In the technical world there is a ‘thing’ called polyglot programming. The ideal is that no one programming language is the best tool to solve every problem in all situations. The logic follows that programmers ideally should become fluent in a variety of programming languages to be able to chose the most suitable language to solve the problem at hand.
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Indeed, much of the recent progress made across various technologies has been a direct result of polyglot programmers and the intellectual cross-pollination they enable. Jose Valim grafted a variety of important functionalities from other languages onto the rather special purpose Erlang/OTP platform. This brought the power for more traditional web/application platforms to his Elixir platform which inherited the reliability and throughput of telco switches. Chris McCord ported some of the best ideas from the Ruby/Rails world to build the impressive Phoenix web framework atop Elixir/Erlang. Nearly every major programming language is borrowing heavily from functional programming languages like Haskell to address demands for distributed, high-throughput and more reliable software arising from big data and complex processing;l.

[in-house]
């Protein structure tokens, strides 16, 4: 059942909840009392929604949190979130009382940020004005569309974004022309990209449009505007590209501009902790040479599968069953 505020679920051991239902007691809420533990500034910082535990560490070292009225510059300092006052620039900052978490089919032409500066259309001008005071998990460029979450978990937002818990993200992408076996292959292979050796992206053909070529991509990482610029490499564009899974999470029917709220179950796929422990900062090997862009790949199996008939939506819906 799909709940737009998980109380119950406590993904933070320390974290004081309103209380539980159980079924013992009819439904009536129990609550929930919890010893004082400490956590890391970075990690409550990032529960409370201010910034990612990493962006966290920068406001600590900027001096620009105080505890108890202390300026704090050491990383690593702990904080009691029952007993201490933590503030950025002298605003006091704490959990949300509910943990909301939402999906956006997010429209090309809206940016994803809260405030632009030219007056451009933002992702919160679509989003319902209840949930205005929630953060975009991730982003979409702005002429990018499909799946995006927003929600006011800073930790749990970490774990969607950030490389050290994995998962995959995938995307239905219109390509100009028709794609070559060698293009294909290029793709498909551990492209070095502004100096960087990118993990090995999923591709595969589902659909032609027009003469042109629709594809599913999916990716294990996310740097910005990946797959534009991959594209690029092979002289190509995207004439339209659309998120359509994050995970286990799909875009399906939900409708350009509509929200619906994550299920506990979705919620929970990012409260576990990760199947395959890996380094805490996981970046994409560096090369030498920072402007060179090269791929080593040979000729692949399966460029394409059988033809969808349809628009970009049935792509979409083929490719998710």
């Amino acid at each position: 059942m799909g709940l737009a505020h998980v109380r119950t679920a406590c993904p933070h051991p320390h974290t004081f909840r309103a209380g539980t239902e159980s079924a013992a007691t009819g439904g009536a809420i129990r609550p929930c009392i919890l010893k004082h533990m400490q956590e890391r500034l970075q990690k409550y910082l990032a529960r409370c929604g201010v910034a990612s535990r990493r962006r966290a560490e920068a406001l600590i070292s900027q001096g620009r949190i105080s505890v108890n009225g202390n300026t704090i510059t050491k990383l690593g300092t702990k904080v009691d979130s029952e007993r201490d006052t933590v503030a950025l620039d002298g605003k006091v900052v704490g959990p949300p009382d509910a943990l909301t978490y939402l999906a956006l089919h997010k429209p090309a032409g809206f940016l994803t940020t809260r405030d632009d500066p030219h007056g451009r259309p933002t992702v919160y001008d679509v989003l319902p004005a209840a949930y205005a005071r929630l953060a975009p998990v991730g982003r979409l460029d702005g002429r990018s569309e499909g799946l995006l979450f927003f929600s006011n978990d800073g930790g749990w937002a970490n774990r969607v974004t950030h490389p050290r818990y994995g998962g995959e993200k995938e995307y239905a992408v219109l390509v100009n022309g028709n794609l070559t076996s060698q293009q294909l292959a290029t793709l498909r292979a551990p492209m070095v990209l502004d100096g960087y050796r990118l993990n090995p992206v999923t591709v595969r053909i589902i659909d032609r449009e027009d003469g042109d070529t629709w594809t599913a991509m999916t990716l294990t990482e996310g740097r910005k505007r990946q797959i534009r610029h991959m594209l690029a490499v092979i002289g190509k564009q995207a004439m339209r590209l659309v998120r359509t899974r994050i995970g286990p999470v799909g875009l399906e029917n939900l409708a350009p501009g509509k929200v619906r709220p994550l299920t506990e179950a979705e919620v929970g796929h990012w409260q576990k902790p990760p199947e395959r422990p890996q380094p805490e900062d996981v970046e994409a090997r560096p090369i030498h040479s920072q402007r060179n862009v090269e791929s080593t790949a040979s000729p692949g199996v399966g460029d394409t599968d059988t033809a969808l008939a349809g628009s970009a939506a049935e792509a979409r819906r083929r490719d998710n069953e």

Zooming out from the narrow world of technology to society at large the same argument can be made as that for polyglot programming. While we undoubtedly live in a world of specialists, the world is an increasingly interconnected place and the most interesting and consequential problems require more interdisciplinary teams. For example, a generation ago healthcare innovation was rarely driven by anyone without an M.D. Today, economists, statisticians, computer scientists, behavioral economists, ethicists and countless others have joined medical specialists in improving all aspects of medical care including prevention, management, outcomes, satisfaction and costs.
The term “polycog” stands multiple modes of cognition or way of thinking.